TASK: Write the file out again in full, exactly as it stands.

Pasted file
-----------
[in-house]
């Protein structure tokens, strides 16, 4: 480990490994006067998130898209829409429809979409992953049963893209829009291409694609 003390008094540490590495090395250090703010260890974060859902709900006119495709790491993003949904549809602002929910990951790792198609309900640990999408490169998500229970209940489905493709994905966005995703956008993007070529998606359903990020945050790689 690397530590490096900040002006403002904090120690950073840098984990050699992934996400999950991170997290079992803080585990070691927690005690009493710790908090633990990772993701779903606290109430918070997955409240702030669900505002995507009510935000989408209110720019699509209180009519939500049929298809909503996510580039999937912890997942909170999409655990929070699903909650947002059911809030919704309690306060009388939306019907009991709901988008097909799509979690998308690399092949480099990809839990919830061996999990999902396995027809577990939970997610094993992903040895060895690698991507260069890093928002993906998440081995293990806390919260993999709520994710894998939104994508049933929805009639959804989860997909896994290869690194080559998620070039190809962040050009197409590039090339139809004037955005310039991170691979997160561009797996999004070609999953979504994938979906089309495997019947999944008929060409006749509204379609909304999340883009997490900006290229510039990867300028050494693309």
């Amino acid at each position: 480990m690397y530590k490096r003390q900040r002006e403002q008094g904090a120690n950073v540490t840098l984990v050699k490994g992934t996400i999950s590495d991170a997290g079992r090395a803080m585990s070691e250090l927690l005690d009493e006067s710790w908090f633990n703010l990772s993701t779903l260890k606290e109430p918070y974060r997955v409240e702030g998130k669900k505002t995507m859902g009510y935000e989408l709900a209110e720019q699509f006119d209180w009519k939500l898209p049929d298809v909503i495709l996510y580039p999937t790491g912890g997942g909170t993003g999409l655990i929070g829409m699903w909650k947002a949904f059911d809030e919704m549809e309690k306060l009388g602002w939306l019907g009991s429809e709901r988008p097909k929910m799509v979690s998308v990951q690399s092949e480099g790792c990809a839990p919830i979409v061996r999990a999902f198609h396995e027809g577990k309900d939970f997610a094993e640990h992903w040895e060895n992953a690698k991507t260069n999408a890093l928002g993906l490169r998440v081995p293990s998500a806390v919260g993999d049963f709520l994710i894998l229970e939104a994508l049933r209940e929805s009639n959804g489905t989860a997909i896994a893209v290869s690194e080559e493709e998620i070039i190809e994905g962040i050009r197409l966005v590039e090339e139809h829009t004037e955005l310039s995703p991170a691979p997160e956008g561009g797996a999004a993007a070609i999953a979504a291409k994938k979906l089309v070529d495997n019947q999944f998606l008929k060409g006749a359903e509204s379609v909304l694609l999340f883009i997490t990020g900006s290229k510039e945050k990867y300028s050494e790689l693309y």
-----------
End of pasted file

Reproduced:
[in-house]
């Protein structure tokens, strides 16, 4: 480990490994006067998130898209829409429809979409992953049963893209829009291409694609 003390008094540490590495090395250090703010260890974060859902709900006119495709790491993003949904549809602002929910990951790792198609309900640990999408490169998500229970209940489905493709994905966005995703956008993007070529998606359903990020945050790689 690397530590490096900040002006403002904090120690950073840098984990050699992934996400999950991170997290079992803080585990070691927690005690009493710790908090633990990772993701779903606290109430918070997955409240702030669900505002995507009510935000989408209110720019699509209180009519939500049929298809909503996510580039999937912890997942909170999409655990929070699903909650947002059911809030919704309690306060009388939306019907009991709901988008097909799509979690998308690399092949480099990809839990919830061996999990999902396995027809577990939970997610094993992903040895060895690698991507260069890093928002993906998440081995293990806390919260993999709520994710894998939104994508049933929805009639959804989860997909896994290869690194080559998620070039190809962040050009197409590039090339139809004037955005310039991170691979997160561009797996999004070609999953979504994938979906089309495997019947999944008929060409006749509204379609909304999340883009997490900006290229510039990867300028050494693309």
């Amino acid at each position: 480990m690397y530590k490096r003390q900040r002006e403002q008094g904090a120690n950073v540490t840098l984990v050699k490994g992934t996400i999950s590495d991170a997290g079992r090395a803080m585990s070691e250090l927690l005690d009493e006067s710790w908090f633990n703010l990772s993701t779903l260890k606290e109430p918070y974060r997955v409240e702030g998130k669900k505002t995507m859902g009510y935000e989408l709900a209110e720019q699509f006119d209180w009519k939500l898209p049929d298809v909503i495709l996510y580039p999937t790491g912890g997942g909170t993003g999409l655990i929070g829409m699903w909650k947002a949904f059911d809030e919704m549809e309690k306060l009388g602002w939306l019907g009991s429809e709901r988008p097909k929910m799509v979690s998308v990951q690399s092949e480099g790792c990809a839990p919830i979409v061996r999990a999902f198609h396995e027809g577990k309900d939970f997610a094993e640990h992903w040895e060895n992953a690698k991507t260069n999408a890093l928002g993906l490169r998440v081995p293990s998500a806390v919260g993999d049963f709520l994710i894998l229970e939104a994508l049933r209940e929805s009639n959804g489905t989860a997909i896994a893209v290869s690194e080559e493709e998620i070039i190809e994905g962040i050009r197409l966005v590039e090339e139809h829009t004037e955005l310039s995703p991170a691979p997160e956008g561009g797996a999004a993007a070609i999953a979504a291409k994938k979906l089309v070529d495997n019947q999944f998606l008929k060409g006749a359903e509204s379609v909304l694609l999340f883009i997490t990020g900006s290229k510039e945050k990867y300028s050494e790689l693309y």